Publishing has always been a tough business, and today most publishing companies are barely surviving. Of necessity they take a transactional view of the world. Most, for example, treat authors badly. In initial conversations, they woo the author, but the moment the author signs a contract, the author becomes a commodity to be manipulated.
For many decades I have known and worked with Steve Piersanti. Steve is the founder of a publishing company known as Barrett-Koehler. In starting the company, Steve was driven by purpose and values. One of the many unusual things he determined to do was to take an alternative approach to authors. He initiated unheard of practices. At Berrett-Koehler they:
- Give authors the opportunity to take back the rights to their book at any time.
- Partner with authors in supportive ways that are detailed in a “Bill of Rights and Responsibilities for BK Authors.”
- Launch new book titles with a one-of-a-kind “Author Day.”
- Provide extensive editorial support.
- Give authors more input in publishing decisions.
- Share more information about marketing plans and results.
- Hold a two-day book marketing workshop for authors.
- Support BK Authors Inc. which functions as a learning community for authors.
What is the outcome? Authors are fiercely loyal to B-K. Their stable of books is of the highest quality. The company’s financial numbers are impressive.
In a recent meeting, we were discussing these notions when a senior person made an observation: “We do not keep these practices secret. We tell all our competitors about them. They listen but they cannot imagine doing what we do. The risk represented in telling authors they can have their book back, for example, terrifies. But here is the thing, our authors never ask us to give them back their books. They love working with us. There is no risk.”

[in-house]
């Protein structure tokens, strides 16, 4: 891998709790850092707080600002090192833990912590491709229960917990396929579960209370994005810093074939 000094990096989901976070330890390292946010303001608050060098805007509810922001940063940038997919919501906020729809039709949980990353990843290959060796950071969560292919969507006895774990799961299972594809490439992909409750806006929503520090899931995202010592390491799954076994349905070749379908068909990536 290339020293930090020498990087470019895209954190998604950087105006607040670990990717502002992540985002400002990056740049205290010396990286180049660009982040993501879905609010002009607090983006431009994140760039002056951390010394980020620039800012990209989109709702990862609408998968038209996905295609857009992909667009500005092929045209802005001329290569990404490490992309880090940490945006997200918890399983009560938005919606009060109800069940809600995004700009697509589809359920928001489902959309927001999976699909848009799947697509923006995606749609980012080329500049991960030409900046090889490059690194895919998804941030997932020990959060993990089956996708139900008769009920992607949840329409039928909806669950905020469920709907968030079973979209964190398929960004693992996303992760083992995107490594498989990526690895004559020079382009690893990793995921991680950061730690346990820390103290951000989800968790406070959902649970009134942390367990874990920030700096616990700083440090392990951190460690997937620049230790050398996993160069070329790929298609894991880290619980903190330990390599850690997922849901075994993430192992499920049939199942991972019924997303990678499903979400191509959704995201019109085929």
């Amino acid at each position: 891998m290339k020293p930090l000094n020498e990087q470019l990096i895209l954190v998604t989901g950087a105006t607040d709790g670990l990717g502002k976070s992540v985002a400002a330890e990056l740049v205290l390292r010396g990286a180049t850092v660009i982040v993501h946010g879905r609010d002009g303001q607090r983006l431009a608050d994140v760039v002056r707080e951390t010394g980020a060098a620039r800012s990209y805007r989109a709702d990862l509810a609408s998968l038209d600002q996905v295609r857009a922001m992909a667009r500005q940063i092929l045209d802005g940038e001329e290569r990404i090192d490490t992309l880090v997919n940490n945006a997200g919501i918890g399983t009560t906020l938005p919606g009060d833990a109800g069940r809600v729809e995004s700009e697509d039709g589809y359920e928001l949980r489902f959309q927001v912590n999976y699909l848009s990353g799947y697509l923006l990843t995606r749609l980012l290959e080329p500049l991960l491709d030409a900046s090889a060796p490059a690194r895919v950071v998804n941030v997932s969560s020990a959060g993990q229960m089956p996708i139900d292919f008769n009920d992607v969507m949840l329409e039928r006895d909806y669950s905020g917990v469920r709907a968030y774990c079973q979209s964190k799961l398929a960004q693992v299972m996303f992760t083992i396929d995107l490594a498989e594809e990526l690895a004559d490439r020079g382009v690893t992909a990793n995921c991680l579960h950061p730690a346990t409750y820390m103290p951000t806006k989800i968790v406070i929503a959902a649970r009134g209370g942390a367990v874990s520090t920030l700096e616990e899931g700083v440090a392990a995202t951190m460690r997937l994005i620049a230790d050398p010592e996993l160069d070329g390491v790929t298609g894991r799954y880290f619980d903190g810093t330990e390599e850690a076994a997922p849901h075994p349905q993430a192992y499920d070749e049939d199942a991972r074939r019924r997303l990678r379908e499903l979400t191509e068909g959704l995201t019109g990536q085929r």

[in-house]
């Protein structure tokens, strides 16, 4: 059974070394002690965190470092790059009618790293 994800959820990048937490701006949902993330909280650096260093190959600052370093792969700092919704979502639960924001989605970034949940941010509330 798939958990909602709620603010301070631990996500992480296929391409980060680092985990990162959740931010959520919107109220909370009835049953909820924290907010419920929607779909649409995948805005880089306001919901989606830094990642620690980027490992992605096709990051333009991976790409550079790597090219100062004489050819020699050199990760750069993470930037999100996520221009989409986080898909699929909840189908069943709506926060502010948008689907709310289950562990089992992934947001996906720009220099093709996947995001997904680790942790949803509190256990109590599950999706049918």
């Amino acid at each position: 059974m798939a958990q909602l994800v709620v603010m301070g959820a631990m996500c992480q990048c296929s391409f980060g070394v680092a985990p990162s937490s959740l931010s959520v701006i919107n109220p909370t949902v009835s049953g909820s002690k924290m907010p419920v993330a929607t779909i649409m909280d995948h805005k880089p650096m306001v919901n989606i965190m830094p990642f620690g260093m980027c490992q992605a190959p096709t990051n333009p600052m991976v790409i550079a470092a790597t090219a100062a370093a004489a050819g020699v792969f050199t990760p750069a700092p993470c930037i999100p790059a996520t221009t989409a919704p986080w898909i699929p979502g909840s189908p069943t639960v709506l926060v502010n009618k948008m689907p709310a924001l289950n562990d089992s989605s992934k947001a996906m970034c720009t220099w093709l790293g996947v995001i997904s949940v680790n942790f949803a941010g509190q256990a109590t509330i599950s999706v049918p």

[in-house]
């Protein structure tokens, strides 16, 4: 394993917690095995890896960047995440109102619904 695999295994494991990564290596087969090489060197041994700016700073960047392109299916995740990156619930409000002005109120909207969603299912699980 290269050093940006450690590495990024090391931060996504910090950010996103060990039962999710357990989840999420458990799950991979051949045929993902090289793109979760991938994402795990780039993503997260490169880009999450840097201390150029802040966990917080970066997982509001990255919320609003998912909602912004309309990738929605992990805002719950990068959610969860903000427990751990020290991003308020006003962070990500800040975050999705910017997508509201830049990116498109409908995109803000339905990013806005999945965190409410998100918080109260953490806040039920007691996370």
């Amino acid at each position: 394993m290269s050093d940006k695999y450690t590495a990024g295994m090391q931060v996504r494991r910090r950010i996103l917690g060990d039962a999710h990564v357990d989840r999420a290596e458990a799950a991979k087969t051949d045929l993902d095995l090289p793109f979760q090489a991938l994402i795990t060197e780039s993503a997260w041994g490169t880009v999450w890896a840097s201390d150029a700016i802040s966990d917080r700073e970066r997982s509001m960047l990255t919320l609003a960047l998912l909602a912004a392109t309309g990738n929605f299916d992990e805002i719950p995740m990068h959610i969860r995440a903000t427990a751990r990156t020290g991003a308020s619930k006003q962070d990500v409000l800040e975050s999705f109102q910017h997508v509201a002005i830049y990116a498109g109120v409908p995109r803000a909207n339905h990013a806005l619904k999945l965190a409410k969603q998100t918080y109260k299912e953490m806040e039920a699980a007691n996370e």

The above paragraph represents an astounding fact. Stepping out of the conventional, transactional mindset, BK has created a purpose-driven, values-based company. They have created unconventional practices that have thrust them to the forefront of their collapsing industry. They can readily share these practices because their competitors have a conventional mindset. Because of their fears and lack of a higher purpose, the struggling competitors are incapable of imitating the risk. Yet there is “no risk.” The account represents a baffling paradox. The principles of positive organizing are inaccessible to the transactional mind.
- When people are struggling to survive and full of fear, how do they tend to treat others?
- How is it possible that BK faces “no risk?” Why is this incomprehensible to the transactional mind?
- What principle in this account could be applied in your life now?
- How could we use this passage to create a more positive organization?